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June 1942

Cerebrospinal Fever.

Arch Intern Med (Chic). 1942;69(6):1128. doi:10.1001/archinte.1942.00200180199014

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This little book from England, of some one hundred and fifty pages of text, should at the present time be of considerable importance for two reasons. In the first place, meningitis is an ever present disease which might, if the experiences of the last war are repeated, increase to large proportions in cantonments. The second reason is that the book contains a full description of the modern treatment of the disease, particularly with chemotherapeutic agents in the last two years. The reduction in the mortality of meningitis as a result of the use of sulfanilamide and its derivatives has been so remarkable that every physician should be thoroughly acquainted with methods of treatment which have already proved of such value.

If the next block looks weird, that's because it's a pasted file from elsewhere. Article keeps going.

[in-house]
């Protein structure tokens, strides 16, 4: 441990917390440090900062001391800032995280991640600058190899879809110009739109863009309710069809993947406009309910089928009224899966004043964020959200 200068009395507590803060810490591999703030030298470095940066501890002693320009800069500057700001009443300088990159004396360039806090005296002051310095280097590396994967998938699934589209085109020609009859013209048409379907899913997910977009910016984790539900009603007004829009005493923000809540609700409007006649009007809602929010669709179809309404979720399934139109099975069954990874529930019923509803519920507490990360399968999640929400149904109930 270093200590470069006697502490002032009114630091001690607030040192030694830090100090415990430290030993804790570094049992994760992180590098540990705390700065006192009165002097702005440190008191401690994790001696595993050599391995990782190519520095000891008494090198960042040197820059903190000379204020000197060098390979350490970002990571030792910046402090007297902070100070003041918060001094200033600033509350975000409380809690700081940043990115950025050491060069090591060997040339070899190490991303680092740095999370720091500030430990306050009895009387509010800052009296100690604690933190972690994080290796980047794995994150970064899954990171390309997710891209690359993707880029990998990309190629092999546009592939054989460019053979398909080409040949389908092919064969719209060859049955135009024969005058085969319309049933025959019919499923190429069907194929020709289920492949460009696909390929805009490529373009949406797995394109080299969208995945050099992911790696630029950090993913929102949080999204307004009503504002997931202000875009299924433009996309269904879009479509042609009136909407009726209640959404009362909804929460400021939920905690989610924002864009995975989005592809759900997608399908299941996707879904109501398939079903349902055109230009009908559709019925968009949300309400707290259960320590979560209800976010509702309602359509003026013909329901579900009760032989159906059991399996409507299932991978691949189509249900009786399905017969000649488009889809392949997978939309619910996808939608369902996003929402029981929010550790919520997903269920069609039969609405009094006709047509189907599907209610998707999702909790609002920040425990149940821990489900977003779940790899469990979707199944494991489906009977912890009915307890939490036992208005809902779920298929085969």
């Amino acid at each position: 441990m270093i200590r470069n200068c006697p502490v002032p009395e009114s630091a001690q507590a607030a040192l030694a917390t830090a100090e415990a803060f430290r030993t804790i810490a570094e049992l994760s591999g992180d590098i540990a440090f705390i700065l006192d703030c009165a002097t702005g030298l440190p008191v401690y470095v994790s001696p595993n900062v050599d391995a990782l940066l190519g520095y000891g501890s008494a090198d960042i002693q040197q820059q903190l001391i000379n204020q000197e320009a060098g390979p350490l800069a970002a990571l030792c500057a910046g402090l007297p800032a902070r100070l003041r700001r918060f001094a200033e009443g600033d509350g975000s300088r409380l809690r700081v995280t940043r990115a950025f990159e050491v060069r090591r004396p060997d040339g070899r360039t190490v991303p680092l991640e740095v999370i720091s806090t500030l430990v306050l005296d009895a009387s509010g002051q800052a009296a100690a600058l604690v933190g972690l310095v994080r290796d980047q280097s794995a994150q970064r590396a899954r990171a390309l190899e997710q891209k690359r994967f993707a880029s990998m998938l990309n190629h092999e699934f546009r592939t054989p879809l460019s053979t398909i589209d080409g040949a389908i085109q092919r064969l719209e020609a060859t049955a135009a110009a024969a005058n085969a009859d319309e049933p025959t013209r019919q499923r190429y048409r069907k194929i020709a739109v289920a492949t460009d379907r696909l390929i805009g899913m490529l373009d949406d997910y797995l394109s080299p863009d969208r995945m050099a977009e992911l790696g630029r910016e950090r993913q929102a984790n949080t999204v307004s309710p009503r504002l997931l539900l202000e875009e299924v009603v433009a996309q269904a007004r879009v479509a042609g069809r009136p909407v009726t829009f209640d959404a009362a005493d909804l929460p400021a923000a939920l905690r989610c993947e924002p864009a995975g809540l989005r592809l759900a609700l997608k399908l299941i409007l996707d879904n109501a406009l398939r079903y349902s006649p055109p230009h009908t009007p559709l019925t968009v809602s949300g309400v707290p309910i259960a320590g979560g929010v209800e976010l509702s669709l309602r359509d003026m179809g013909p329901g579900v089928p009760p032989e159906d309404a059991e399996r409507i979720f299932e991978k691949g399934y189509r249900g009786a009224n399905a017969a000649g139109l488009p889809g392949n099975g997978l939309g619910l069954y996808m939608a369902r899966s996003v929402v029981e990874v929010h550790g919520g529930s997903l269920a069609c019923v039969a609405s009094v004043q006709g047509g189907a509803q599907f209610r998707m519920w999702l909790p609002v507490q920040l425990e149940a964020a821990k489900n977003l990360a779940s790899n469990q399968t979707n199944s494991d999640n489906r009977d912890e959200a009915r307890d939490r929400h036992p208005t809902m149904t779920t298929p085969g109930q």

Brinton discusses fully the usual features that one would expect in a systematic outline of the disease. Epidemiology, etiology, pathology, course, diagnosis and so on compose roughly about half the

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